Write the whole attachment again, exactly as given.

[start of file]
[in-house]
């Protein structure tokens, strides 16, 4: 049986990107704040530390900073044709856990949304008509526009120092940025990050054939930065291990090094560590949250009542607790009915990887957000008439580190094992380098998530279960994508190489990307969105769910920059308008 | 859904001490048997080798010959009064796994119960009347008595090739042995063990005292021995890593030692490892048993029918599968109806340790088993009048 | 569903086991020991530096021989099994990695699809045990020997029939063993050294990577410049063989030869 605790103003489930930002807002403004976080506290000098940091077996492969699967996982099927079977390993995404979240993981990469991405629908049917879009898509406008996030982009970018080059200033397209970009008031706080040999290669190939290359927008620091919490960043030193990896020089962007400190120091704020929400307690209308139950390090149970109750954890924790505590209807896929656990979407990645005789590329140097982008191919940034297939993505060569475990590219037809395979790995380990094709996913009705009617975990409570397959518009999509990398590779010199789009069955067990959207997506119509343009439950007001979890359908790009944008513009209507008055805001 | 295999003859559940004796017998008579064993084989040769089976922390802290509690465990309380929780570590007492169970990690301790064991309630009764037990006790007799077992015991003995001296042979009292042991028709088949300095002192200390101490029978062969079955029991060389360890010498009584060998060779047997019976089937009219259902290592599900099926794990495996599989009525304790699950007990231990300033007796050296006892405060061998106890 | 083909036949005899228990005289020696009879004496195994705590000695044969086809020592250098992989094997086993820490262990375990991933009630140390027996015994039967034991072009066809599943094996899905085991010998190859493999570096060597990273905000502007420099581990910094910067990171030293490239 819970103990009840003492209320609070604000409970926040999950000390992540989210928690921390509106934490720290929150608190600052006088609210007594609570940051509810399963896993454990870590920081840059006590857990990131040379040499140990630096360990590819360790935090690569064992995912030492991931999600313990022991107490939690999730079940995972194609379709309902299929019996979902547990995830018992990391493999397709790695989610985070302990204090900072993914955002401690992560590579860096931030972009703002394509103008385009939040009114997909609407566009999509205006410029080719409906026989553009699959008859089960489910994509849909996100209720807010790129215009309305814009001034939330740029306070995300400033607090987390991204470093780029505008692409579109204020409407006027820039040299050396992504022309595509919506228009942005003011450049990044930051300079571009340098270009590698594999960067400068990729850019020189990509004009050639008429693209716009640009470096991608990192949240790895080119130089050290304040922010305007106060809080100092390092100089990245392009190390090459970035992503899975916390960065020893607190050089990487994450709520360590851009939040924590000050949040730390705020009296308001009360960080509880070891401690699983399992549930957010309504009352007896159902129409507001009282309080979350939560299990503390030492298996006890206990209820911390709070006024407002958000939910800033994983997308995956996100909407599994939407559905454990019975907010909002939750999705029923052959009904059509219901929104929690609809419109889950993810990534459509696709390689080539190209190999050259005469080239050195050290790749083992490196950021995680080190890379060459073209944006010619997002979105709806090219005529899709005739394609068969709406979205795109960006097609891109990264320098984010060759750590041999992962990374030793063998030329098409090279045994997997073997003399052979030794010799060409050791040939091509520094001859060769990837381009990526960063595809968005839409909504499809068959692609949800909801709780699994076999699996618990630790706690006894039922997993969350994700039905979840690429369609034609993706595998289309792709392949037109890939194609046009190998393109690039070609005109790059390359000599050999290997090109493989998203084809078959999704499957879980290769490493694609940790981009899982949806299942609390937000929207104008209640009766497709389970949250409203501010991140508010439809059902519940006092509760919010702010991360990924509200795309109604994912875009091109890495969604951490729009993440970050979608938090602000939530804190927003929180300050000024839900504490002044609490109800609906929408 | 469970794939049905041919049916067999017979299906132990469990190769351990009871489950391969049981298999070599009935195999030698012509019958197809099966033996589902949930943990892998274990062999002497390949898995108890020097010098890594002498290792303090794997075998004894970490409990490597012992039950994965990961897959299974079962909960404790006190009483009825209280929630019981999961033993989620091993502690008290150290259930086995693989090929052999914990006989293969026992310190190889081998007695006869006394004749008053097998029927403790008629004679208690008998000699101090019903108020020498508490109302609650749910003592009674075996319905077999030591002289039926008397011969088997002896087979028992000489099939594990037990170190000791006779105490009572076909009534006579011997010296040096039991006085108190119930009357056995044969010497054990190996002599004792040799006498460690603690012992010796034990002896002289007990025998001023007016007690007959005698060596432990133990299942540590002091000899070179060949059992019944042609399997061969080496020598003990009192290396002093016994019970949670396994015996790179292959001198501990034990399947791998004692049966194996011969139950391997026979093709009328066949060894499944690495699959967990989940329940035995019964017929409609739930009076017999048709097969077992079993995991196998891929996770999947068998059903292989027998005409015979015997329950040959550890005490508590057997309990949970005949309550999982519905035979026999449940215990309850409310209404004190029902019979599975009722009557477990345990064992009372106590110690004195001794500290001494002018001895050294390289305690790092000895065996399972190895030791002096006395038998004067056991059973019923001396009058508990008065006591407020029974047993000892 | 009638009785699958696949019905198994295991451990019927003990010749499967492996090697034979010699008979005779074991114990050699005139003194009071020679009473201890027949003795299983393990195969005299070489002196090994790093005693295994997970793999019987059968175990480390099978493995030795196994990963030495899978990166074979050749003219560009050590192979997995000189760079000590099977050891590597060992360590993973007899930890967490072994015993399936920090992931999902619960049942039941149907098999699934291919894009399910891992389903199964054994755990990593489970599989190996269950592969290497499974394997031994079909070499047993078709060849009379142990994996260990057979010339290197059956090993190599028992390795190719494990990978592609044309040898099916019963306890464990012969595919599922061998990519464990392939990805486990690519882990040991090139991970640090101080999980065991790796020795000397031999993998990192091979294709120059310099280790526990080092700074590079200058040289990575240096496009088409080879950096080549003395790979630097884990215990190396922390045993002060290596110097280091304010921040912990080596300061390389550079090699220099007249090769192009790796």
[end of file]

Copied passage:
[in-house]
């Protein structure tokens, strides 16, 4: 049986990107704040530390900073044709856990949304008509526009120092940025990050054939930065291990090094560590949250009542607790009915990887957000008439580190094992380098998530279960994508190489990307969105769910920059308008 | 859904001490048997080798010959009064796994119960009347008595090739042995063990005292021995890593030692490892048993029918599968109806340790088993009048 | 569903086991020991530096021989099994990695699809045990020997029939063993050294990577410049063989030869 605790103003489930930002807002403004976080506290000098940091077996492969699967996982099927079977390993995404979240993981990469991405629908049917879009898509406008996030982009970018080059200033397209970009008031706080040999290669190939290359927008620091919490960043030193990896020089962007400190120091704020929400307690209308139950390090149970109750954890924790505590209807896929656990979407990645005789590329140097982008191919940034297939993505060569475990590219037809395979790995380990094709996913009705009617975990409570397959518009999509990398590779010199789009069955067990959207997506119509343009439950007001979890359908790009944008513009209507008055805001 | 295999003859559940004796017998008579064993084989040769089976922390802290509690465990309380929780570590007492169970990690301790064991309630009764037990006790007799077992015991003995001296042979009292042991028709088949300095002192200390101490029978062969079955029991060389360890010498009584060998060779047997019976089937009219259902290592599900099926794990495996599989009525304790699950007990231990300033007796050296006892405060061998106890 | 083909036949005899228990005289020696009879004496195994705590000695044969086809020592250098992989094997086993820490262990375990991933009630140390027996015994039967034991072009066809599943094996899905085991010998190859493999570096060597990273905000502007420099581990910094910067990171030293490239 819970103990009840003492209320609070604000409970926040999950000390992540989210928690921390509106934490720290929150608190600052006088609210007594609570940051509810399963896993454990870590920081840059006590857990990131040379040499140990630096360990590819360790935090690569064992995912030492991931999600313990022991107490939690999730079940995972194609379709309902299929019996979902547990995830018992990391493999397709790695989610985070302990204090900072993914955002401690992560590579860096931030972009703002394509103008385009939040009114997909609407566009999509205006410029080719409906026989553009699959008859089960489910994509849909996100209720807010790129215009309305814009001034939330740029306070995300400033607090987390991204470093780029505008692409579109204020409407006027820039040299050396992504022309595509919506228009942005003011450049990044930051300079571009340098270009590698594999960067400068990729850019020189990509004009050639008429693209716009640009470096991608990192949240790895080119130089050290304040922010305007106060809080100092390092100089990245392009190390090459970035992503899975916390960065020893607190050089990487994450709520360590851009939040924590000050949040730390705020009296308001009360960080509880070891401690699983399992549930957010309504009352007896159902129409507001009282309080979350939560299990503390030492298996006890206990209820911390709070006024407002958000939910800033994983997308995956996100909407599994939407559905454990019975907010909002939750999705029923052959009904059509219901929104929690609809419109889950993810990534459509696709390689080539190209190999050259005469080239050195050290790749083992490196950021995680080190890379060459073209944006010619997002979105709806090219005529899709005739394609068969709406979205795109960006097609891109990264320098984010060759750590041999992962990374030793063998030329098409090279045994997997073997003399052979030794010799060409050791040939091509520094001859060769990837381009990526960063595809968005839409909504499809068959692609949800909801709780699994076999699996618990630790706690006894039922997993969350994700039905979840690429369609034609993706595998289309792709392949037109890939194609046009190998393109690039070609005109790059390359000599050999290997090109493989998203084809078959999704499957879980290769490493694609940790981009899982949806299942609390937000929207104008209640009766497709389970949250409203501010991140508010439809059902519940006092509760919010702010991360990924509200795309109604994912875009091109890495969604951490729009993440970050979608938090602000939530804190927003929180300050000024839900504490002044609490109800609906929408 | 469970794939049905041919049916067999017979299906132990469990190769351990009871489950391969049981298999070599009935195999030698012509019958197809099966033996589902949930943990892998274990062999002497390949898995108890020097010098890594002498290792303090794997075998004894970490409990490597012992039950994965990961897959299974079962909960404790006190009483009825209280929630019981999961033993989620091993502690008290150290259930086995693989090929052999914990006989293969026992310190190889081998007695006869006394004749008053097998029927403790008629004679208690008998000699101090019903108020020498508490109302609650749910003592009674075996319905077999030591002289039926008397011969088997002896087979028992000489099939594990037990170190000791006779105490009572076909009534006579011997010296040096039991006085108190119930009357056995044969010497054990190996002599004792040799006498460690603690012992010796034990002896002289007990025998001023007016007690007959005698060596432990133990299942540590002091000899070179060949059992019944042609399997061969080496020598003990009192290396002093016994019970949670396994015996790179292959001198501990034990399947791998004692049966194996011969139950391997026979093709009328066949060894499944690495699959967990989940329940035995019964017929409609739930009076017999048709097969077992079993995991196998891929996770999947068998059903292989027998005409015979015997329950040959550890005490508590057997309990949970005949309550999982519905035979026999449940215990309850409310209404004190029902019979599975009722009557477990345990064992009372106590110690004195001794500290001494002018001895050294390289305690790092000895065996399972190895030791002096006395038998004067056991059973019923001396009058508990008065006591407020029974047993000892 | 009638009785699958696949019905198994295991451990019927003990010749499967492996090697034979010699008979005779074991114990050699005139003194009071020679009473201890027949003795299983393990195969005299070489002196090994790093005693295994997970793999019987059968175990480390099978493995030795196994990963030495899978990166074979050749003219560009050590192979997995000189760079000590099977050891590597060992360590993973007899930890967490072994015993399936920090992931999902619960049942039941149907098999699934291919894009399910891992389903199964054994755990990593489970599989190996269950592969290497499974394997031994079909070499047993078709060849009379142990994996260990057979010339290197059956090993190599028992390795190719494990990978592609044309040898099916019963306890464990012969595919599922061998990519464990392939990805486990690519882990040991090139991970640090101080999980065991790796020795000397031999993998990192091979294709120059310099280790526990080092700074590079200058040289990575240096496009088409080879950096080549003395790979630097884990215990190396922390045993002060290596110097280091304010921040912990080596300061390389550079090699220099007249090769192009790796």